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Amtrak CEO expresses support for local service during visit

THE DAILY LEADER / JUSTIN VICORY / Amtrak CEO Joe Boardman shakes Mayor Joe Cox's hand after unveiling a plaque at the Godbold Transportation Center Wednesday.

THE DAILY LEADER / JUSTIN VICORY / Amtrak CEO Joe Boardman shakes Mayor Joe Cox’s hand after unveiling a plaque at the Godbold Transportation Center Wednesday.

Amtrak Chief Executive Officer Joseph Boardman stopped in Brookhaven Wednesday to outline his company’s desire to continue to provide transportation service to and from Brookhaven, and other smaller cities and towns in the state.

Amtrak remains one of the only modes of transportation for Brookhaven residents outside of vehicular traffic, a factor Boardman says contributes to the Brookhaven community and other less populated areas along Amtrak’s two passenger lines in Mississippi.

“We are the only form of transportation for many people, especially those that don’t live near major interstates. For much of rural America, we are the only option. We intend to continue our efforts here,” Boardman said.

From 2006 to the present day, Brookhaven boardings have increased from an average 4,100 boardings a year to 4,900 a year. This follows an overall 30 percent increase in business, a trend that is reflected in other Mississippi towns and cities along the two Amtrak state lines.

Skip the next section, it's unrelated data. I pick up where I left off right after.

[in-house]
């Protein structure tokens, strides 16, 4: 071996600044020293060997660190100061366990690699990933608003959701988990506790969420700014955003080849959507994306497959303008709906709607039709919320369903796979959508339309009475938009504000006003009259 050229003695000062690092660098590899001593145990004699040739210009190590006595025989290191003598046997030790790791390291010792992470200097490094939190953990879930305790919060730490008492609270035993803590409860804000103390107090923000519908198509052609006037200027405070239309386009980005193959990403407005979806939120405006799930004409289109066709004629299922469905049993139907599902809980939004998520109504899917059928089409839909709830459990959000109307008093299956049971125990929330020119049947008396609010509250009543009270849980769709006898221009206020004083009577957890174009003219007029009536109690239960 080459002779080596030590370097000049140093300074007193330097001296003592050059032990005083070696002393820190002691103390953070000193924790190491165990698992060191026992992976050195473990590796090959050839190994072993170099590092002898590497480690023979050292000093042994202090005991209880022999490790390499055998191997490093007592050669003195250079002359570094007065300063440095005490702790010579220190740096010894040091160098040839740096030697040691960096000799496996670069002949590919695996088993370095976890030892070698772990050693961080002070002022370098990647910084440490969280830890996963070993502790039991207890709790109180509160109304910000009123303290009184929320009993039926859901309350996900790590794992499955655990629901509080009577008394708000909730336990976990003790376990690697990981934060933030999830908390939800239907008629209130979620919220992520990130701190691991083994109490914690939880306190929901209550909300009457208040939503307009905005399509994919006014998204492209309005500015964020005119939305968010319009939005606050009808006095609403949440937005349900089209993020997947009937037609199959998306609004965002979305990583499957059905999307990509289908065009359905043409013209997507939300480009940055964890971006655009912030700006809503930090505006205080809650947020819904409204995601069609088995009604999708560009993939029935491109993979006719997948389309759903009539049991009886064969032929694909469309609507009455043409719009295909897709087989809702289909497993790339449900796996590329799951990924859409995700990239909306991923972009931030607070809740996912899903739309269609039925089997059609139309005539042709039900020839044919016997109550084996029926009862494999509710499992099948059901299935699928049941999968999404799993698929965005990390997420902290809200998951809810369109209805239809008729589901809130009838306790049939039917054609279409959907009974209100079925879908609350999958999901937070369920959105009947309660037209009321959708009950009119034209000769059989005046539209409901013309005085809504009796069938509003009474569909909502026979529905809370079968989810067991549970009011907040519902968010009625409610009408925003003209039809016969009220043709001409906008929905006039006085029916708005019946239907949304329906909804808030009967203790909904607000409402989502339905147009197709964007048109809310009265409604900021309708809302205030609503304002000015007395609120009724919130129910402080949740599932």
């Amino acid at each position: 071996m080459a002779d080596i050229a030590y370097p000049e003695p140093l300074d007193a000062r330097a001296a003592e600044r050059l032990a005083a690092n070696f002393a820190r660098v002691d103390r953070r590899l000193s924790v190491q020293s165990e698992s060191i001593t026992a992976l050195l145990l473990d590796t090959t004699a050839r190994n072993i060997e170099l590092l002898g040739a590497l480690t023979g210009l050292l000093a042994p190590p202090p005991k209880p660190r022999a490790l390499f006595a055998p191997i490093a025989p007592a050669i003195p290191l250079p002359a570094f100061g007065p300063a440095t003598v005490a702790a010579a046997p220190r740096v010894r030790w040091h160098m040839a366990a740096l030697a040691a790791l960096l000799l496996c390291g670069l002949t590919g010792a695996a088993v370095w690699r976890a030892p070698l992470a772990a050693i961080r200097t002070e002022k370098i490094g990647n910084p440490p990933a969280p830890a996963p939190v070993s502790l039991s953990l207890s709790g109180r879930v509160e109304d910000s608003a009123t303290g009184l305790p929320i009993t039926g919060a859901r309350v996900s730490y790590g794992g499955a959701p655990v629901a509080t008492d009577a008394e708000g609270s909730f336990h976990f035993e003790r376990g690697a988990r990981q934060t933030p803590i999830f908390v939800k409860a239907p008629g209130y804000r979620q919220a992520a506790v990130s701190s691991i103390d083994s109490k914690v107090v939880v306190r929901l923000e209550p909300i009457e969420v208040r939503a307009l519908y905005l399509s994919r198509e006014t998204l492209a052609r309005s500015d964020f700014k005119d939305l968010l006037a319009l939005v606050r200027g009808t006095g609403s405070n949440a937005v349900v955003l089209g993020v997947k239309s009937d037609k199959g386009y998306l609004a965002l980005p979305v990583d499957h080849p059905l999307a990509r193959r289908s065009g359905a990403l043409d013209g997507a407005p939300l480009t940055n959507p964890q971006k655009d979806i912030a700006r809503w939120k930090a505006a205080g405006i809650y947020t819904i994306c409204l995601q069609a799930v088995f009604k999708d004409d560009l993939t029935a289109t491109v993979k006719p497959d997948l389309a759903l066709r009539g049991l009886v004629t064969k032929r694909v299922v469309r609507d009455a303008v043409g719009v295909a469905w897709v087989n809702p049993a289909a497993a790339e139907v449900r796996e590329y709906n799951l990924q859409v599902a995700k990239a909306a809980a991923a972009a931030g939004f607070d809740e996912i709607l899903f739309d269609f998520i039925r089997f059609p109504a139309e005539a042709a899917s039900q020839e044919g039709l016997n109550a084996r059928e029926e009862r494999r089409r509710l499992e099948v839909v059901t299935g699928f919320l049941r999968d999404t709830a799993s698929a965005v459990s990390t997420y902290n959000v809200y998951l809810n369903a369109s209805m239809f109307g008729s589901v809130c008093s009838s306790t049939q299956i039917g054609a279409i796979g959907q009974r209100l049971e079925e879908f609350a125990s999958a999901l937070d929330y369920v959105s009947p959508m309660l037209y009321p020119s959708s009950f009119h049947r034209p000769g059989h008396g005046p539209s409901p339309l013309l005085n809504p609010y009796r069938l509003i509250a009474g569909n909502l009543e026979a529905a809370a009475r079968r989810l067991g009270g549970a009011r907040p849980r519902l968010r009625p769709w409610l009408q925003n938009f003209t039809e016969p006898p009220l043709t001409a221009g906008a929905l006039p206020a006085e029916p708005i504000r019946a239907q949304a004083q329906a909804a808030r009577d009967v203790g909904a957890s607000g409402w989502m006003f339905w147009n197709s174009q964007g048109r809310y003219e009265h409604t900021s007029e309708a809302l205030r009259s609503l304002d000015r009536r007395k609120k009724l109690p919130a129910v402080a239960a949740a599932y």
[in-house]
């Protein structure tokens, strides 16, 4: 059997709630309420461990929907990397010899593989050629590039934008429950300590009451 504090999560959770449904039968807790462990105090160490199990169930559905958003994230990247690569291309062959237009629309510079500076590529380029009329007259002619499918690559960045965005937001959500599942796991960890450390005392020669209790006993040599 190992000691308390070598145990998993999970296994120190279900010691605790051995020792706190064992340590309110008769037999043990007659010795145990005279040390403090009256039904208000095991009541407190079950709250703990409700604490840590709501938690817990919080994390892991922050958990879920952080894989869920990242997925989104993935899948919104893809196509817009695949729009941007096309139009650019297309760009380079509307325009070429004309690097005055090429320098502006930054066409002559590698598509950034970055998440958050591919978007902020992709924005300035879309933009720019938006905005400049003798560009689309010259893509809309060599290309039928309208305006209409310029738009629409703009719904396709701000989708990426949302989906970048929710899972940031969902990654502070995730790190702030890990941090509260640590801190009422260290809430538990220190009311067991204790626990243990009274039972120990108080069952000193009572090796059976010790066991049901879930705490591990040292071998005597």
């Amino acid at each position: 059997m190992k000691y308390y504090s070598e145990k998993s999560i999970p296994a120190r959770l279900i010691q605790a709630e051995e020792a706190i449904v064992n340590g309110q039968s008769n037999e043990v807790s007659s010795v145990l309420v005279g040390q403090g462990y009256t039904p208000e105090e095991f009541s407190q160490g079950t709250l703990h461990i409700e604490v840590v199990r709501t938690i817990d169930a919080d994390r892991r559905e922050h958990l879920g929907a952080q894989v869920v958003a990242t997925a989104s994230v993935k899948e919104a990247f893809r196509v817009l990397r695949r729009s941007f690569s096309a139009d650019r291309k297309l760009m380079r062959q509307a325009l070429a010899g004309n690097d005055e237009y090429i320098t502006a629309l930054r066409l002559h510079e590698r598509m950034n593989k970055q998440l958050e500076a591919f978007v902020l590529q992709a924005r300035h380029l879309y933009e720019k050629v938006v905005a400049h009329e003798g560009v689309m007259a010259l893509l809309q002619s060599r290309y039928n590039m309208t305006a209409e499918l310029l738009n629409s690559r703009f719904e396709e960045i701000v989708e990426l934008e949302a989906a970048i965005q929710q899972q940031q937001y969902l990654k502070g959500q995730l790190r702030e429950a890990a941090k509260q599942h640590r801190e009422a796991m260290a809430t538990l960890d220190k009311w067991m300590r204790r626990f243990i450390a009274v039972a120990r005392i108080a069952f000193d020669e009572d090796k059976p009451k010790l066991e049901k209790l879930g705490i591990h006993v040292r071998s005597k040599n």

Despite the increase in passengers, Boardman endorsed his corporation’s efforts to seek additional funding from Congress. On the national level, Amtrak says it has been forced to siphon funding away from Northeast Corridor infrastructure that has become “vulnerable to a bigger, costlier and far more damaging failure than anything yet seen,” according to an Amtrak press release.

The Northeast Corridor serves the Northeast segment of the country and includes the cities of Washington D.C., Philadelphia, New York City and Boston.

Amtrak is requesting $1.62 billion in federal capital and operating support, an increase of approximately 16 percent from FY 2014 federal appropriations.

Boardman’s visit to Brookhaven is a push in that direction; it was also an attempt to get city officials on board and to remind them of a vested interest between Amtrak and the city.

With funding from the Mississippi Department of Transportation, the city opened the Godbold Transportation Center at 440 North Railroad Ave. in 2011, a significant transformation from the previous train stop by the old downtown depot, according to City Clerk Michael Jinks. That “was essentially a three-side acrylic waiting area with plastic steps,” Jinks said.

“I’m impressed with what you’ve done here,” Boardman said. “It’s important to us that we maintain clean, safe facilities for our passengers.”

There are two Amtrak lines in Mississippi, the “City of New Orleans” line and the “Crescent” line. Brookhaven is a stop along the “City of New Orleans line that stretches through Mississippi from New Orleans to Chicago.

Total Amtrak station use throughout Mississippi came to 113,695 boardings in 2013. Amtrak employed 79 Mississippi residents in 2013.

“Long-distance trains form the backbone of the Amtrak national system, connect small towns to major cities, support local economic development, deliver passengers to state-supported corridor trains and conduct interstate trade and commerce,” Boardman noted in a press release.